Toxic Tuesdays

CHEJ highlights several toxic chemicals and the communities fighting to keep their citizens safe from harm.

The Role of Science and Information in Addressing Questions about Chemical Exposures

It’s common to think that in science and technical information lies the answer to the many questions people ask about exposures to toxic chemicals. At CHEJ, we have not found this to be the case. While science and technical information is very important, by itself it cannot answer most of the questions people raise about exposure to toxic chemicals. People want answers and they want action to address the contamination in their community. Science and technical information can play a vital role in helping to achieve community goals, but identifying this role and learning how to use scientific and technical information is critical to the success of a local group. 

Many assume that if you hire the best scientists and engineers and make solid technical arguments, the government will do the right thing. It rarely works that way. It’s not because people who work for government don’t care, it’s just that the science is not there for government to justify acting. This is primarily because of the lack of scientific knowledge and understanding of how exposures to toxic chemicals lead to health outcomes in people. Scientists know little about the adverse health effects resulting from exposure to combinations of chemicals at low levels. As a result, when politicians and bureaucrats look for answers, the scientists usually don’t have them. 

At first glance, this may not make sense. We know so much about many toxic chemicals, like lead and dioxins, for example. But when it comes right down to it, we know very little about what happens to people when they are exposed to low level mixtures of toxic chemicals, even those that include lead and dioxins.

We can estimate risks and talk about the hazards associated with exposure, but we just don’t know much about the mechanisms of how chemicals damage the human body, especially in low level mixtures over long periods of time. This is because in most cases, there is very little information about what a person is exposed to, the concentration they are exposed to, and for how long. A person’s health conditions and prior exposures to toxic chemicals also play a role. In addition, there is no way to distinguish or fingerprint an exposure with a health outcome.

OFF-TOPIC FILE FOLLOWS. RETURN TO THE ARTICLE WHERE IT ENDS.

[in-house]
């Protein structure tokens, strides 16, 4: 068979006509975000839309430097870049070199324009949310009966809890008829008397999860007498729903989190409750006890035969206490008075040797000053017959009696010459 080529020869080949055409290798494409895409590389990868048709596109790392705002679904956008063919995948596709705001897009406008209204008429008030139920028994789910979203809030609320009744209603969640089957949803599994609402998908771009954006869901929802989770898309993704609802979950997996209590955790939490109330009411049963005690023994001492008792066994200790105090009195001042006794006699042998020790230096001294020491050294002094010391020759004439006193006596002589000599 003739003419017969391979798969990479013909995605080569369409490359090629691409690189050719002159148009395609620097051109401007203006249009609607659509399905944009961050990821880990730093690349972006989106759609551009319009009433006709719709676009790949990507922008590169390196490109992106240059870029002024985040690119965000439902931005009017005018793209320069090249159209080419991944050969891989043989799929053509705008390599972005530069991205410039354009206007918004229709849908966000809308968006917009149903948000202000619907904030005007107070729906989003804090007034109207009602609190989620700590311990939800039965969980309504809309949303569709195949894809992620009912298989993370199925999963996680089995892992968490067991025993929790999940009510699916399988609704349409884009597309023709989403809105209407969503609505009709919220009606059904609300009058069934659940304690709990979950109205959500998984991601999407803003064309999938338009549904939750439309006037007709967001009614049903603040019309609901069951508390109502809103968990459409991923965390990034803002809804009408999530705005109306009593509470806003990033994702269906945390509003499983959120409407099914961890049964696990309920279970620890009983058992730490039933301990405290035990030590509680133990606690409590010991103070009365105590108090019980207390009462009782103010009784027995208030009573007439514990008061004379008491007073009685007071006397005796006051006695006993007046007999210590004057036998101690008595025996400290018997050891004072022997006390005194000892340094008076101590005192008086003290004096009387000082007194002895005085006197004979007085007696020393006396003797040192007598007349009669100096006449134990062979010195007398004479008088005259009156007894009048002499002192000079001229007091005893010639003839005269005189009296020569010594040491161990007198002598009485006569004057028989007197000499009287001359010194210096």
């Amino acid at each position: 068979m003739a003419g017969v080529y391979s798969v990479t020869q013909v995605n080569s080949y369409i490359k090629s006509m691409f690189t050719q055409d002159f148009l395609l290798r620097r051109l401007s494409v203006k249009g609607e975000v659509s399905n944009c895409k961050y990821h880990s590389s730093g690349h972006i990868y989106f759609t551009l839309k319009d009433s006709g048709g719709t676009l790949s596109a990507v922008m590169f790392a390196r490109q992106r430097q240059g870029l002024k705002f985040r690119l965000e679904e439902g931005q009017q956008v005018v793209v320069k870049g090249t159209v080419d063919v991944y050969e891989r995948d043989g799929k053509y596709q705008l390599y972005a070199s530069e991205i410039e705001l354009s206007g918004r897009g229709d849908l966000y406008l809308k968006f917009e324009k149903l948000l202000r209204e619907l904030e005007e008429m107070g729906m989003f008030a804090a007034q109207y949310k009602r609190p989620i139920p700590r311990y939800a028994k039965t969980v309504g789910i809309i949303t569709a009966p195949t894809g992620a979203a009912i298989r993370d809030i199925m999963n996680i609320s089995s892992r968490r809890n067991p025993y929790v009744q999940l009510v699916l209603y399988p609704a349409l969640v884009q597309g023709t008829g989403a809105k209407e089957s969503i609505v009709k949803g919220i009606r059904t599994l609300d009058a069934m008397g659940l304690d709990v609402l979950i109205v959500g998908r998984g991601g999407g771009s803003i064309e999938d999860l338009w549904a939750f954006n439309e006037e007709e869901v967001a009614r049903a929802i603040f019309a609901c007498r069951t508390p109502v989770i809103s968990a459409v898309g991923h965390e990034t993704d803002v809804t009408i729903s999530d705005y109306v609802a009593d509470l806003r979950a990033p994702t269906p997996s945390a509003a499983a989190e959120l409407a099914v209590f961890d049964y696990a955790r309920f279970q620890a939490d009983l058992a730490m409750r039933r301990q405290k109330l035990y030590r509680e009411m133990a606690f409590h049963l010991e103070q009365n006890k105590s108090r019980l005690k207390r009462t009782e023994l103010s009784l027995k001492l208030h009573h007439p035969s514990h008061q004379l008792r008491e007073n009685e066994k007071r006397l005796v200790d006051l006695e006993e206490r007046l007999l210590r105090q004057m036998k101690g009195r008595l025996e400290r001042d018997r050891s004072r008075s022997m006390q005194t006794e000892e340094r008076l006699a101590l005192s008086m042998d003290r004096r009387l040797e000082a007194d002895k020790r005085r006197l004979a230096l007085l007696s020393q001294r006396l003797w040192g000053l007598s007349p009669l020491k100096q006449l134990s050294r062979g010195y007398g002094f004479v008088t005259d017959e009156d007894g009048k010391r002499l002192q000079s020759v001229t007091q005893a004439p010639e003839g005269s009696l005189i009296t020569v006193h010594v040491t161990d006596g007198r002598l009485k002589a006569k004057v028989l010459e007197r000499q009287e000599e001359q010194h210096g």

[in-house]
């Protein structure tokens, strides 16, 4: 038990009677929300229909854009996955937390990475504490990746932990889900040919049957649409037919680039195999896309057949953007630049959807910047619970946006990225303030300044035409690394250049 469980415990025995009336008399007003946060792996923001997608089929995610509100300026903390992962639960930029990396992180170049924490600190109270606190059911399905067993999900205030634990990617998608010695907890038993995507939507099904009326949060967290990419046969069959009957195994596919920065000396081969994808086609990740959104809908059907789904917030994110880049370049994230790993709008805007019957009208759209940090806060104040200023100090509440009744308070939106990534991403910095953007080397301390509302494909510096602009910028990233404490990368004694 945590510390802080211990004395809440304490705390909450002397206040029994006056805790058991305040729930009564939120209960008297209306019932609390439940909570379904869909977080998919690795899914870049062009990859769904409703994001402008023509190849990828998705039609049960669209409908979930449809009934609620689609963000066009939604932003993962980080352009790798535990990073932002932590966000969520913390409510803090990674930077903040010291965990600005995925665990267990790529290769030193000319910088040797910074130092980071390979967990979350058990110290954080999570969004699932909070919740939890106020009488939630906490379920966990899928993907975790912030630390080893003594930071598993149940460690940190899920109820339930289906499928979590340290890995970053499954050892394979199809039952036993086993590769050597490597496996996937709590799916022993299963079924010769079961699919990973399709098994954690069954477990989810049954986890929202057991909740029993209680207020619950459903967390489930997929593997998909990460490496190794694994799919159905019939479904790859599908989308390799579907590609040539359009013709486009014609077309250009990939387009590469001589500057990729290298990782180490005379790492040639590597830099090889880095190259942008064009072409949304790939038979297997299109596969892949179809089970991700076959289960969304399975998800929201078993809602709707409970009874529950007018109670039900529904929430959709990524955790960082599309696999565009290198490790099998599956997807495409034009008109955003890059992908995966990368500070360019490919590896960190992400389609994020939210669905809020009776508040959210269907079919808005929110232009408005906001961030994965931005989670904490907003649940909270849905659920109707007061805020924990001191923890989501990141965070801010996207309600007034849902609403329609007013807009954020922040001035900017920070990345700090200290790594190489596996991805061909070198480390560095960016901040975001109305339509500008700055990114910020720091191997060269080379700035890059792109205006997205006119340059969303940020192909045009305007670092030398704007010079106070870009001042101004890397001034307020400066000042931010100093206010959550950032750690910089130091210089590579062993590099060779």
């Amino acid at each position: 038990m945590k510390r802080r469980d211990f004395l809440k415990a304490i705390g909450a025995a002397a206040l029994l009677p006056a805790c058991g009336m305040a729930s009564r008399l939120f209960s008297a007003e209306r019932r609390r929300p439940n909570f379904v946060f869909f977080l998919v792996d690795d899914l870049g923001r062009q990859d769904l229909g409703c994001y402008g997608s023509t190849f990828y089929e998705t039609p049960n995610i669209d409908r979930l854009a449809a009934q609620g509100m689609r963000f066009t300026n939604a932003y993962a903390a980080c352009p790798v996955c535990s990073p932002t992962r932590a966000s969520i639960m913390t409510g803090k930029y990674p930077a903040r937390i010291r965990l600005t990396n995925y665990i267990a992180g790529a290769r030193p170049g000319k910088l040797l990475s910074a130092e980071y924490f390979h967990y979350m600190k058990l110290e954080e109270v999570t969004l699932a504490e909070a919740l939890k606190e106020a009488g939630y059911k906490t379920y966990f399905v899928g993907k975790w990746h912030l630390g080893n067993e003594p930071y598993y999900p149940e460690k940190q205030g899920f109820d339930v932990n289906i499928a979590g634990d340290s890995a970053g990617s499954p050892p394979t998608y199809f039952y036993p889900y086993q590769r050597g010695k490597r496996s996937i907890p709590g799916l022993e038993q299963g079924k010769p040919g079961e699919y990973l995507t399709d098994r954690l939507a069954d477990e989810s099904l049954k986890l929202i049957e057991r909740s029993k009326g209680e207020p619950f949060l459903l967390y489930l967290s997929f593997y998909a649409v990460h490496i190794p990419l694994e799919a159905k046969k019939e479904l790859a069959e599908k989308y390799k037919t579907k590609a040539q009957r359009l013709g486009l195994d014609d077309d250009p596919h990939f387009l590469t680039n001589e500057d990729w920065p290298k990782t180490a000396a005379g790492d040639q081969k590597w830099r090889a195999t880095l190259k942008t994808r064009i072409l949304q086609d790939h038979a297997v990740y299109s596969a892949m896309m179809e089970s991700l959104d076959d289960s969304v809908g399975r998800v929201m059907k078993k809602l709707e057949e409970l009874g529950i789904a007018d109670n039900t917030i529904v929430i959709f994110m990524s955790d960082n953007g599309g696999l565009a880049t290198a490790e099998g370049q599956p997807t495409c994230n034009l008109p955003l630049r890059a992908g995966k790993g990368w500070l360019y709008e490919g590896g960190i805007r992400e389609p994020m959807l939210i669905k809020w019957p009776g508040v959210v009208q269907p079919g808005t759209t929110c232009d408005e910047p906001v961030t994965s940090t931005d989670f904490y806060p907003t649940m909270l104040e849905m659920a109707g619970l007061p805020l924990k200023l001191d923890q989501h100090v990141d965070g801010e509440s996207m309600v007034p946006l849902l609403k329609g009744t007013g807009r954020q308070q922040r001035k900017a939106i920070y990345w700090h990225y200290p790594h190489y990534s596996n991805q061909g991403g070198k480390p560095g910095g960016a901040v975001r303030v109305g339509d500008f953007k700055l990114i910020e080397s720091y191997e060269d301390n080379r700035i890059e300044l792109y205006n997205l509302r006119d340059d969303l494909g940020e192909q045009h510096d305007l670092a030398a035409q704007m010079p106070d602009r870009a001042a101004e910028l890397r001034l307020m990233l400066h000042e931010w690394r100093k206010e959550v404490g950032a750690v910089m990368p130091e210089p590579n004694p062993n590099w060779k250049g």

Most scientists are reluctant to discuss how little is known about the link between health outcomes and exposures. Instead, the tendency is to discuss the “risks” of exposure which eventually leads to a debate over what’s an “acceptable” risk. This process hides the fact that scientists don’t know what happens to people who are exposed to low levels of a mixture of toxic chemicals. 

Because of this lack of scientific clarity, bureaucrats and politicians use “science” cloaked in uncertainty, not facts, to justify decisions which are based on the political and economic pressures they face. It is naïve to think that science and the many uncertainties resulting from exposures to toxic chemicals can serve as anything but a tool used by politicians and corporations to do what they want. 

In the face of these uncertainties, government sees as its main role and primary responsibility to maintain control of a situation and to assure the public that everything is fine, whether it is or not. The government cannot afford to say what it really knows about a situation, which often, is very little. If they did that, then the public would demand action that they could not scientifically justify taking. 

Despite these realities, there is a critically important role for science and information to play in addressing exposures to toxic chemicals. This role is to document the exposures and risks posed by these exposures and to support the arguments of activists and people exposed to toxic chemicals. The role of science and technical information is to be part of a larger strategic plan to help the community and the individuals who have been exposed to toxic chemicals achieve their goal, whether it’s to be relocated, or to achieve cleanup of a contaminated site. It’s important to recognize what science and technical information can tell you and what it can’t. 

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